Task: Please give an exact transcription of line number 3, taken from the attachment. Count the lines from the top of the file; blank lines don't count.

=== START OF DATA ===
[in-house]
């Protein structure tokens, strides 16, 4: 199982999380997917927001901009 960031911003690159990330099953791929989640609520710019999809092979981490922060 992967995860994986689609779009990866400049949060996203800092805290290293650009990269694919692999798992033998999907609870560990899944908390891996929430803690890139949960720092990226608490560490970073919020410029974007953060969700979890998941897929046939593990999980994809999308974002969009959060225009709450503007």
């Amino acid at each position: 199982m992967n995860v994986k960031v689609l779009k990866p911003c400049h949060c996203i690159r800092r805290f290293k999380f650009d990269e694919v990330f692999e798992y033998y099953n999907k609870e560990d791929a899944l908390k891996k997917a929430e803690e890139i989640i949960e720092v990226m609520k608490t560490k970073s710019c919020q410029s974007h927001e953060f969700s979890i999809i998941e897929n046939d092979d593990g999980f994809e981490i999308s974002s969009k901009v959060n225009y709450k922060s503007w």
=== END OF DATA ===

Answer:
């Amino acid at each position: 199982m992967n995860v994986k960031v689609l779009k990866p911003c400049h949060c996203i690159r800092r805290f290293k999380f650009d990269e694919v990330f692999e798992y033998y099953n999907k609870e560990d791929a899944l908390k891996k997917a929430e803690e890139i989640i949960e720092v990226m609520k608490t560490k970073s710019c919020q410029s974007h927001e953060f969700s979890i999809i998941e897929n046939d092979d593990g999980f994809e981490i999308s974002s969009k901009v959060n225009y709450k922060s503007w």